First study uses cancer registries to investigate prevalence
Cancer-related pain, fatigue and depression are recognised to co-exist in a “symptom cluster” among cancer patients and survivors, writes John Dowling. The exact extent to which these clusters occur in prostate cancer survivors has previously been unknown, but a new study indicates they are present in 1 in 13 prostate cancer survivors.
The individual elements of the symptom cluster are common among prostate cancer survivors, say the authors, writing in Supportive Care in Cancer. Up to three-quarters of survivors may experience cancer-related fatigue. Urethral pain is reported by 16% following radiation therapy. And on average, 18% of survivors have depression post-treatment.
Associations have been reported between different elements of the cluster in prostate cancer survivors before, but no previous studies have investigated prevalence of the pain-fatigue-depression symptom cluster in prostate cancer, or indicated which survivors are at greatest risk.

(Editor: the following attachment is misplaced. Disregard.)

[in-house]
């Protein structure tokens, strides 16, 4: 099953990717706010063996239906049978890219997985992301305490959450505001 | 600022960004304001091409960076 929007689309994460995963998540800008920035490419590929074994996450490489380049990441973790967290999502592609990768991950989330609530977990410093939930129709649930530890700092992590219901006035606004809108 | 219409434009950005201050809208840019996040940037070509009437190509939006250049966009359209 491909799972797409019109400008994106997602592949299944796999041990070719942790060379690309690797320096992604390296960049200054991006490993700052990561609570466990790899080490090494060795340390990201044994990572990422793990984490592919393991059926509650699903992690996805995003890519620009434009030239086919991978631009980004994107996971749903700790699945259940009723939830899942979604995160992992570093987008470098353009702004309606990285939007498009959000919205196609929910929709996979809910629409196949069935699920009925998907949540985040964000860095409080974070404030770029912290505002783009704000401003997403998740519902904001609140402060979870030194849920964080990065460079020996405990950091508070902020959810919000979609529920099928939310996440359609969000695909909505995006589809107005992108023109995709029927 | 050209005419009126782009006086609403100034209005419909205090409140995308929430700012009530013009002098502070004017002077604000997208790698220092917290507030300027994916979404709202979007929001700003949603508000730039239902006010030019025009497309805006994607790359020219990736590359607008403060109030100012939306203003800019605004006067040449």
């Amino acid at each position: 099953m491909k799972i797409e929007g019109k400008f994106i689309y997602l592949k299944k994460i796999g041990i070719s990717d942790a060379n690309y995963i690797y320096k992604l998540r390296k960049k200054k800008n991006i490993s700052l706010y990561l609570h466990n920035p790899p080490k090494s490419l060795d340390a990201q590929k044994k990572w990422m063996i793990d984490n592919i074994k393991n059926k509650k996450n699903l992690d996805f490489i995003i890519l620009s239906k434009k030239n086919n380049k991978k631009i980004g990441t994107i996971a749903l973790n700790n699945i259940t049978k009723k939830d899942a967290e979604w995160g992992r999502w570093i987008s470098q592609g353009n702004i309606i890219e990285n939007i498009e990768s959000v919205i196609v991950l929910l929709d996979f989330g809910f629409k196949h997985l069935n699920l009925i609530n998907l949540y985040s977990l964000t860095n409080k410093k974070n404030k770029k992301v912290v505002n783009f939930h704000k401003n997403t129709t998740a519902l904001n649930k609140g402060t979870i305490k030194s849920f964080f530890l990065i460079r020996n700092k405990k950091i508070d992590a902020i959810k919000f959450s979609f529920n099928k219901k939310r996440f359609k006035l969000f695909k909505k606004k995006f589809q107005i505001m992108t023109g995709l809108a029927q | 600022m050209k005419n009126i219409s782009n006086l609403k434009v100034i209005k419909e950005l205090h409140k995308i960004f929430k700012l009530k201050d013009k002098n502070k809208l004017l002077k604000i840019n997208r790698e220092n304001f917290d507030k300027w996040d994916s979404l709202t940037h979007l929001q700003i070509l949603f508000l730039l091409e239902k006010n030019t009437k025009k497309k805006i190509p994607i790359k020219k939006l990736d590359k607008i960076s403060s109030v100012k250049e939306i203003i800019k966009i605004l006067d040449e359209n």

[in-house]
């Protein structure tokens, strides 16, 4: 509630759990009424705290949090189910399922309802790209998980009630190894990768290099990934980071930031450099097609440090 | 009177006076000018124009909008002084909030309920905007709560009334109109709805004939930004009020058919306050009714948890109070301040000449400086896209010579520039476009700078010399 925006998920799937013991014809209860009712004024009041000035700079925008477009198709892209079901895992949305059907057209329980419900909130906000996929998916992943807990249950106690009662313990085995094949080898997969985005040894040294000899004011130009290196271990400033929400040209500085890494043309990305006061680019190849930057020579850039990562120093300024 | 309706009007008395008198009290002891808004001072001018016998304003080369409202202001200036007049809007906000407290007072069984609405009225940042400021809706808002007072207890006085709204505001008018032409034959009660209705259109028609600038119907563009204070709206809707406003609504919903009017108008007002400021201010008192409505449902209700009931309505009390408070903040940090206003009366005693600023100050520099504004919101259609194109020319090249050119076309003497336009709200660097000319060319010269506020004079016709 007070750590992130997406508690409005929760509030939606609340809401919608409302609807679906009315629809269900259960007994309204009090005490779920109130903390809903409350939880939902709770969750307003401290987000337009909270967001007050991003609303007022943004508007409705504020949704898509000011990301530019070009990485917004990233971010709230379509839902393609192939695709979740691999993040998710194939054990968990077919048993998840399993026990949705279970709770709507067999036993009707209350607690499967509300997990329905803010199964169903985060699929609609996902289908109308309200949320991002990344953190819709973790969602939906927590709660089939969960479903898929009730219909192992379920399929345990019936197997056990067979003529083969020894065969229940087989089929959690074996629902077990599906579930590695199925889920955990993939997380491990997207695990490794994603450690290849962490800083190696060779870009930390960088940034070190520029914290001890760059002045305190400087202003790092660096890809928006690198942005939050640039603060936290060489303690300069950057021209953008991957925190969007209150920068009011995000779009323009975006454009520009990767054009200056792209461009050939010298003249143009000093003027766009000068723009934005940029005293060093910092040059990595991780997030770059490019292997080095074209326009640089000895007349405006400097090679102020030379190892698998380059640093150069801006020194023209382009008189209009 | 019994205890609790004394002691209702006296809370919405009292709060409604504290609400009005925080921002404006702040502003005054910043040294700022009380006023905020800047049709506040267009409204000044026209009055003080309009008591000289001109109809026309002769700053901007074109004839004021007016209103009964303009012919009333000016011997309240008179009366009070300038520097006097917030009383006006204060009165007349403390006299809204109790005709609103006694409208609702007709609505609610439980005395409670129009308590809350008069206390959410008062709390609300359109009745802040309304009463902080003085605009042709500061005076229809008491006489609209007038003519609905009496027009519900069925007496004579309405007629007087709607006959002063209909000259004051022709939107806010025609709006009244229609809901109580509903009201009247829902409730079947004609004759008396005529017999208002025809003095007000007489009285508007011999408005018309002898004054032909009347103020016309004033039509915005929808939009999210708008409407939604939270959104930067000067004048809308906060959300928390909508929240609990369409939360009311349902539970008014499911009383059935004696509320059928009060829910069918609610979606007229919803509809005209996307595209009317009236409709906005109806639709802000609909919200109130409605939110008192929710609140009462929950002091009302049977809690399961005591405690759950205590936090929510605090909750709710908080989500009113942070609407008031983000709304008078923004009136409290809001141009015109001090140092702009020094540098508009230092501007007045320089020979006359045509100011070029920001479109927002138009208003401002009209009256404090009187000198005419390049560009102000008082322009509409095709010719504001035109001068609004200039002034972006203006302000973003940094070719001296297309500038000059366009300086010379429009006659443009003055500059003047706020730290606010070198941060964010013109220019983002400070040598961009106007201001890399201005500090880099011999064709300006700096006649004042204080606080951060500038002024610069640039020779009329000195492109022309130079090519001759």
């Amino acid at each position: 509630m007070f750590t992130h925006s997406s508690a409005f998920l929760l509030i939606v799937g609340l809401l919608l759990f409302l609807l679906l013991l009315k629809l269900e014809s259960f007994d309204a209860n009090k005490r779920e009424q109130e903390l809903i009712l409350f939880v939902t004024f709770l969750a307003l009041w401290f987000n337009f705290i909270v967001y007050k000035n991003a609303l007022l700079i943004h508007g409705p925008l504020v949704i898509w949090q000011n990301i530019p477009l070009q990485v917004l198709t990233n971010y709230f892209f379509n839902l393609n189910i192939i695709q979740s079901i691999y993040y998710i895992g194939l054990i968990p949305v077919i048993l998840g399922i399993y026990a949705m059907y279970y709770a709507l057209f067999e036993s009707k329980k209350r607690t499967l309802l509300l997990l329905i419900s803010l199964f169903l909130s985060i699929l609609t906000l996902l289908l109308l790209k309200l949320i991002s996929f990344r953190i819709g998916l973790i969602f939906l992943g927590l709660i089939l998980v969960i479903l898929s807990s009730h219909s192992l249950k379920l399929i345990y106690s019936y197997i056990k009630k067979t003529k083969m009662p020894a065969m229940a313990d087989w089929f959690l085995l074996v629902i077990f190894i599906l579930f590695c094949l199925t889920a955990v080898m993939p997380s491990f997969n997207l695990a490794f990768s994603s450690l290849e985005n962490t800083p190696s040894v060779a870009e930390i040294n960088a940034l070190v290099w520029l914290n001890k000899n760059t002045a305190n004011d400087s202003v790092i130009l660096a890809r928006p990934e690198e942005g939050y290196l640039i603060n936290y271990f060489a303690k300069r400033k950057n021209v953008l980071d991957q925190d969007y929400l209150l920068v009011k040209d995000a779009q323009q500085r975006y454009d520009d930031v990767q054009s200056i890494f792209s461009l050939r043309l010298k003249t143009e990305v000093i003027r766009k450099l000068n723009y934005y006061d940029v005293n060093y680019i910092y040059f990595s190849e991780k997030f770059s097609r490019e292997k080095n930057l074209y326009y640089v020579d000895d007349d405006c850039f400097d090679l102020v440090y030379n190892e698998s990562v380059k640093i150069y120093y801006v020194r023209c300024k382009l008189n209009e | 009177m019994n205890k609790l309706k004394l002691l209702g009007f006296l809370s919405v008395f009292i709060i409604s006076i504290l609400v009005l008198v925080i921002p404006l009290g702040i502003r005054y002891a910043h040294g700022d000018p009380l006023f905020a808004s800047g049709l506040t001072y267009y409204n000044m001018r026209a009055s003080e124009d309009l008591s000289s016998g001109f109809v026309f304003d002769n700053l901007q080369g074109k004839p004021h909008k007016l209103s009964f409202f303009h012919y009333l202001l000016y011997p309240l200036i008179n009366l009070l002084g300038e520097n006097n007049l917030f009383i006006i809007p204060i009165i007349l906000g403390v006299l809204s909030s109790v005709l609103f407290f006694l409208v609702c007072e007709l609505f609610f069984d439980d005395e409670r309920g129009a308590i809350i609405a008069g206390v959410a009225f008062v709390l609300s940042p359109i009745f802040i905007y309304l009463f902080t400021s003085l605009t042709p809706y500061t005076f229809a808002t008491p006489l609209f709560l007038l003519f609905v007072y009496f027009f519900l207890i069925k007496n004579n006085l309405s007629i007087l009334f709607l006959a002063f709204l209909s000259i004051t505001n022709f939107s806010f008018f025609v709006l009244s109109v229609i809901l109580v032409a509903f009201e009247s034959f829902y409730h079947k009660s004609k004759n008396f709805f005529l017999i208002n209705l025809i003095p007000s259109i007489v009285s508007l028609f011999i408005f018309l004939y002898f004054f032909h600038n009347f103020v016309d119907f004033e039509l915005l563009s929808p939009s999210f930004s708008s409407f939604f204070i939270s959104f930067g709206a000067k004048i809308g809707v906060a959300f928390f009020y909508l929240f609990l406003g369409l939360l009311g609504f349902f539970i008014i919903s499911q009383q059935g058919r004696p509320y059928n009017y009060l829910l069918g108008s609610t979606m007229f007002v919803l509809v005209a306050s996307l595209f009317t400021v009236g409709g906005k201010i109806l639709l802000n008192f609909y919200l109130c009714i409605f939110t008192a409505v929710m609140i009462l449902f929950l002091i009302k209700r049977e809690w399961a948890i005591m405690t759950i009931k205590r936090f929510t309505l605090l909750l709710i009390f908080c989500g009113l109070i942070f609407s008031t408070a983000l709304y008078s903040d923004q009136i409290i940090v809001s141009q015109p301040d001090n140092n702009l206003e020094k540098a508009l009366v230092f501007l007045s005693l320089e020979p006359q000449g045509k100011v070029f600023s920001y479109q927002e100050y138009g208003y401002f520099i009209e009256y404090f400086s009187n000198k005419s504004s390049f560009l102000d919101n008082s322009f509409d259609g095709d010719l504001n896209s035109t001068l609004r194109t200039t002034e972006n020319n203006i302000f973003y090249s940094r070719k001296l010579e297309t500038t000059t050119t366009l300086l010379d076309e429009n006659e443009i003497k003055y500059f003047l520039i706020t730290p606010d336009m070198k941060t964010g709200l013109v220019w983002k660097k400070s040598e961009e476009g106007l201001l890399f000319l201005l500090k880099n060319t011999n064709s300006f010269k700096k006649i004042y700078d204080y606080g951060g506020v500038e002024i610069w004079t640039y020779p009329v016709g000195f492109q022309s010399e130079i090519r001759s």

The researchers used high quality cancer registries in the Republic and Northern Ireland to investigate. They found that that 7.3% of prostate cancer survivors (one in every 13) experienced all three symptoms. They suggest that large numbers of prostate cancer survivors worldwide may be experiencing the combination of pain, fatigue and depression. The findings suggest that intervention to alleviate elements of the symptom cluster might improve survivors’ health related quality of life.